Thoughts on Mental Health Stigma

Yesterday I went to pick up my repeat prescription for fluoxetine (Prozac by a more generic name). I usually block out the world with some very loud music on such trips but I’d forgotten my headphones, so on the walk back I found myself thinking about the stigma that still surrounds mental health issues and the use of medication to deal with those issues.

First, a bit of personal context. I first had treatment for depression and anxiety just over ten years ago. I had lost myself in a relationship that ended slowly and badly, and by the time it was finally done and I had deleted all trace of him from my phone and my life, I didn’t really know who I was. I didn’t ask for help, rather I was taken to get help and I accepted it. I was very lucky that I was able to be treated privately, with a combination of CBT and other slightly more random therapies (including some sort of intuitive role play group, or something like that) and medication.

CBT was one of the best things I have ever done. It wasn’t a cure, and wasn’t meant to be, but it armed me with an array of coping tools that I still regularly use. It wasn’t easy, and there were times when I sat in my car outside the hospital just seconds away from bailing on a particular session, but I always made myself walk through the hospital doors. I did the work, and I’m so glad that I did. (It’s worth mentioning here that I think one of the reasons I still struggle with BDD and related issues is that I didn’t really talk about it during therapy sessions. CBT requires shining an uncompromising light on those dark corners of the mind that harbour the seeds of our depression, anxiety or whatever, and I did not want to shine that light on why I felt the way I did about my own body. As a result, I’ve never received any real guidance as to how to apply CBT techniques to those particular issues.)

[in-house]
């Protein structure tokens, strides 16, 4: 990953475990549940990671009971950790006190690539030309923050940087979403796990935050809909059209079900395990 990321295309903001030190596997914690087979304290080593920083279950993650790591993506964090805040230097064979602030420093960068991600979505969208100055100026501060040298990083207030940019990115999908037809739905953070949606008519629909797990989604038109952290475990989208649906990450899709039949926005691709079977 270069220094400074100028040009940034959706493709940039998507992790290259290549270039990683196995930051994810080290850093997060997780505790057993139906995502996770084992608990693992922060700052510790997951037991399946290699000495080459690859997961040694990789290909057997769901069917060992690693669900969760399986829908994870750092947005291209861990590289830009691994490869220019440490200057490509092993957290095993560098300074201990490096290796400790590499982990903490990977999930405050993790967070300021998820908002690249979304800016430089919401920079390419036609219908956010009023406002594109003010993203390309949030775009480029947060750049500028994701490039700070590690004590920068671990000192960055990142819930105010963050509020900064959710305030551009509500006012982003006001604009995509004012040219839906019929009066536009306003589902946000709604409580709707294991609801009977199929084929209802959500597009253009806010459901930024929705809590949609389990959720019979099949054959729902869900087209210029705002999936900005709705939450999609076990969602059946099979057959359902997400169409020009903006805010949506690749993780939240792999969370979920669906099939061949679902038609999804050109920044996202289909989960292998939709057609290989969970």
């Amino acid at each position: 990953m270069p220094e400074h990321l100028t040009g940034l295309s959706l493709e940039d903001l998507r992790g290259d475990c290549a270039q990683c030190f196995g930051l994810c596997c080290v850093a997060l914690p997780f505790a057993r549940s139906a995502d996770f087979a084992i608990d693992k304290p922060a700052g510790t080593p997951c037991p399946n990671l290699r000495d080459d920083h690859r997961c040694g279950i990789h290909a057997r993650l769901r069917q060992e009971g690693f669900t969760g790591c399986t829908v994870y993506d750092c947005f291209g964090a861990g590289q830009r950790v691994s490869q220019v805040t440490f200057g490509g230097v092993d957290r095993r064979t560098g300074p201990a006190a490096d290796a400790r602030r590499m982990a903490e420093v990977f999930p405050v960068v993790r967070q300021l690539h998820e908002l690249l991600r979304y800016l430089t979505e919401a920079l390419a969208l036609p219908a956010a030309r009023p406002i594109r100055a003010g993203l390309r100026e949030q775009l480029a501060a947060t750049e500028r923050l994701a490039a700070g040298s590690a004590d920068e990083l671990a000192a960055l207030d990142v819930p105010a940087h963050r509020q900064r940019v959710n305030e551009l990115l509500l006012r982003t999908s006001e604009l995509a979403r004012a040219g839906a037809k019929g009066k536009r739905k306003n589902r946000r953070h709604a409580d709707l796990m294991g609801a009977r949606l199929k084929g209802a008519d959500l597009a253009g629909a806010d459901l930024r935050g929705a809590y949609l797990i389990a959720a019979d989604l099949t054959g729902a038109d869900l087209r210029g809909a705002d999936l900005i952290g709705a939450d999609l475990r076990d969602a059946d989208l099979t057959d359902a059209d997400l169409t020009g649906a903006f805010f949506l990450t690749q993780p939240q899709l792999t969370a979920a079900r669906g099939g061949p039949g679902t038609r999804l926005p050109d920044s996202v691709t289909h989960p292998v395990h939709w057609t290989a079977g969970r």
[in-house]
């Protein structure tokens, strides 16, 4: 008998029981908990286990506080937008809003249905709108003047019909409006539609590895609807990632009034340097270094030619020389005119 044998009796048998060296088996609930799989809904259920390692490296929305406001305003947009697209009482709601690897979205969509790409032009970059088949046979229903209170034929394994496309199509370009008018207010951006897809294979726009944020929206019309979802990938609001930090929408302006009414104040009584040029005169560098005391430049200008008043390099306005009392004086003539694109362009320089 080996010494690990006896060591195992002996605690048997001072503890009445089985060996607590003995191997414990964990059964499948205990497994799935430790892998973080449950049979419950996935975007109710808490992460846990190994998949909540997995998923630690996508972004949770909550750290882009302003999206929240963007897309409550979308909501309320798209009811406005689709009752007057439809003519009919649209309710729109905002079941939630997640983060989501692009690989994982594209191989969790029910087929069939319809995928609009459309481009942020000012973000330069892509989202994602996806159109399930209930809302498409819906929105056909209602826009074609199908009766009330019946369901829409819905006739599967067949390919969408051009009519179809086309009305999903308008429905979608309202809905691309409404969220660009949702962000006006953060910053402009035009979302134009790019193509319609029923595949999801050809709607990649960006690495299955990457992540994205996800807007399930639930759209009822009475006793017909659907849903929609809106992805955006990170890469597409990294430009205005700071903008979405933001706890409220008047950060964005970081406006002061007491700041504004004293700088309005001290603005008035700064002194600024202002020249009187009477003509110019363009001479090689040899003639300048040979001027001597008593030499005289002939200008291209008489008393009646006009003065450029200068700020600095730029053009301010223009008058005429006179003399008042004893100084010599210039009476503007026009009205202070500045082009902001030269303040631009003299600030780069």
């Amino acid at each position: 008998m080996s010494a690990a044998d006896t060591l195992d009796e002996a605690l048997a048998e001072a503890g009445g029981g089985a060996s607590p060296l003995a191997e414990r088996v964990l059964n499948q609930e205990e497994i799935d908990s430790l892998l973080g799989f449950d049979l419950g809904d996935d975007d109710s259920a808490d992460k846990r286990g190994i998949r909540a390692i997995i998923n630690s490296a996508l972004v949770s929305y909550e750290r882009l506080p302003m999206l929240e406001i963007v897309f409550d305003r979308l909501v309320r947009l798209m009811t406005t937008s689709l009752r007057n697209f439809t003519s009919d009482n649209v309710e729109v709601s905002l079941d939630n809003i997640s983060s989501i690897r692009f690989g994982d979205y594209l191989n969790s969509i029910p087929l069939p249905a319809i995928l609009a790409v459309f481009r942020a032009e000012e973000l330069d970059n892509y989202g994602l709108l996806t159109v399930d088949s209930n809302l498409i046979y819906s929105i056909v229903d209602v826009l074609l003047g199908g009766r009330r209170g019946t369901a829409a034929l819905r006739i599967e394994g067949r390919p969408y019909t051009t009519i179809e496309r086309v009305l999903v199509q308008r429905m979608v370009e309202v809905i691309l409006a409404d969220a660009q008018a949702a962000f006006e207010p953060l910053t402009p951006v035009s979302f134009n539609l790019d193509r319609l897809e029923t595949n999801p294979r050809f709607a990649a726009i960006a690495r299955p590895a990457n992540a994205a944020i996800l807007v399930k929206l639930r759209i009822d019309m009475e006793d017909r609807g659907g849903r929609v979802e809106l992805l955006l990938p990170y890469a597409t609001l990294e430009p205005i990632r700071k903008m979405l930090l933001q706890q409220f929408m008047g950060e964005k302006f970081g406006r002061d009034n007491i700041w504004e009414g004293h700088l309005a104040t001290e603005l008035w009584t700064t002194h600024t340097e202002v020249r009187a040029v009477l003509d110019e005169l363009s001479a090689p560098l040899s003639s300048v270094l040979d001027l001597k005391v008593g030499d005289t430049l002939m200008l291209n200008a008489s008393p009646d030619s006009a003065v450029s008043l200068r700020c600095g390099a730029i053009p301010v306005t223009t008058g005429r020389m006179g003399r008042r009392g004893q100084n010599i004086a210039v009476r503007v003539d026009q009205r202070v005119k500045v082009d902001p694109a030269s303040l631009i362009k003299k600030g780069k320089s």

I was prescribed fluoxetine after I had been attending CBT sessions for a while. It had been hoped that the CBT alone would be sufficient, but it wasn’t. I’ve been taking it on and off ever since. The “off” periods were times when I decided that I didn’t need the medication anymore and so just stopped taking it. Without fail, some time later I would find myself going back to the doctor for another prescription. The problem was that I didn’t think I needed the medication anymore because of the medication. For me, fluoxetine doesn’t provide a miracle cure for depressive or anxious periods, and I’ve been through various stages of both whilst taking it, but it smoothes off the rough edges and lifts my mood sufficiently to enable me to deal with those periods.

Personally, I have only experienced mental health stigma to the extent that it informs attitudes in our society, rather than having been on the receiving end of anything more specific. Having said that, there are times when I have not been entirely honest about those issues. If I had been, maybe the stigma would have reared its head more directly. There have been times, for example, when going to work has been an epic struggle. Days when I could pull the duvet over my head, stare blankly at the inside of the covers and let the day just drift past because even making the decision to get out of bed was just too damn hard. Days when I felt so uncomfortable being out of the house that I would be repressing a panic attack whilst waiting for my train. On some of those days, I would push through. On others, I would call in sick, but I would always give a physical reason – a stomach bug, a migraine or something like that. Taking a day off work because you need to take care of your mental health is just not on a par with taking time off to care for your physical health.